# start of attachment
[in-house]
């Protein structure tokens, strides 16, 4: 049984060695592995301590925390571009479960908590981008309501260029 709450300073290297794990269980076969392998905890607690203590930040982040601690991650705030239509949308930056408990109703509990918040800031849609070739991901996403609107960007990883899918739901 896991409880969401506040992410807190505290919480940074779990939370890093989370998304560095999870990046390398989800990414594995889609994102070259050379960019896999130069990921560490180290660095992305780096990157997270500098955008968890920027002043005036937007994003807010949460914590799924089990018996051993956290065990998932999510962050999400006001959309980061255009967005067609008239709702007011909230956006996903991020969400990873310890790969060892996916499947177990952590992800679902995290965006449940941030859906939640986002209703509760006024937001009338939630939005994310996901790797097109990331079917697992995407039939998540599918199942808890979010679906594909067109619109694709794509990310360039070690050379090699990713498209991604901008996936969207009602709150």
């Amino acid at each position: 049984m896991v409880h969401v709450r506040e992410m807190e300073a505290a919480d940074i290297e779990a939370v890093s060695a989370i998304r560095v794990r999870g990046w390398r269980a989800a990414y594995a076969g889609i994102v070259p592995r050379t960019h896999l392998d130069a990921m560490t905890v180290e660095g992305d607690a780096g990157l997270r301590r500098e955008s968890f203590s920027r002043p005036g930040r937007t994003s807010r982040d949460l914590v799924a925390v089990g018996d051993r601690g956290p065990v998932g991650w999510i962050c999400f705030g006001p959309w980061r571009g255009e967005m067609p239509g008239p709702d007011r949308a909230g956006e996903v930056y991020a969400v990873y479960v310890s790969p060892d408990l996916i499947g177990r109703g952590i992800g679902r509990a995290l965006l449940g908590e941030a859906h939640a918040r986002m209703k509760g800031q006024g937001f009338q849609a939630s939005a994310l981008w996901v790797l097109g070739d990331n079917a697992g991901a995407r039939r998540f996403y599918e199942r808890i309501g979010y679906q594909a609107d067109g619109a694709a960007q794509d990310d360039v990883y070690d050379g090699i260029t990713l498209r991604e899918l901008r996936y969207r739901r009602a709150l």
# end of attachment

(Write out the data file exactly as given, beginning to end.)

[in-house]
């Protein structure tokens, strides 16, 4: 049984060695592995301590925390571009479960908590981008309501260029 709450300073290297794990269980076969392998905890607690203590930040982040601690991650705030239509949308930056408990109703509990918040800031849609070739991901996403609107960007990883899918739901 896991409880969401506040992410807190505290919480940074779990939370890093989370998304560095999870990046390398989800990414594995889609994102070259050379960019896999130069990921560490180290660095992305780096990157997270500098955008968890920027002043005036937007994003807010949460914590799924089990018996051993956290065990998932999510962050999400006001959309980061255009967005067609008239709702007011909230956006996903991020969400990873310890790969060892996916499947177990952590992800679902995290965006449940941030859906939640986002209703509760006024937001009338939630939005994310996901790797097109990331079917697992995407039939998540599918199942808890979010679906594909067109619109694709794509990310360039070690050379090699990713498209991604901008996936969207009602709150």
């Amino acid at each position: 049984m896991v409880h969401v709450r506040e992410m807190e300073a505290a919480d940074i290297e779990a939370v890093s060695a989370i998304r560095v794990r999870g990046w390398r269980a989800a990414y594995a076969g889609i994102v070259p592995r050379t960019h896999l392998d130069a990921m560490t905890v180290e660095g992305d607690a780096g990157l997270r301590r500098e955008s968890f203590s920027r002043p005036g930040r937007t994003s807010r982040d949460l914590v799924a925390v089990g018996d051993r601690g956290p065990v998932g991650w999510i962050c999400f705030g006001p959309w980061r571009g255009e967005m067609p239509g008239p709702d007011r949308a909230g956006e996903v930056y991020a969400v990873y479960v310890s790969p060892d408990l996916i499947g177990r109703g952590i992800g679902r509990a995290l965006l449940g908590e941030a859906h939640a918040r986002m209703k509760g800031q006024g937001f009338q849609a939630s939005a994310l981008w996901v790797l097109g070739d990331n079917a697992g991901a995407r039939r998540f996403y599918e199942r808890i309501g979010y679906q594909a609107d067109g619109a694709a960007q794509d990310d360039v990883y070690d050379g090699i260029t990713l498209r991604e899918l901008r996936y969207r739901r009602a709150l």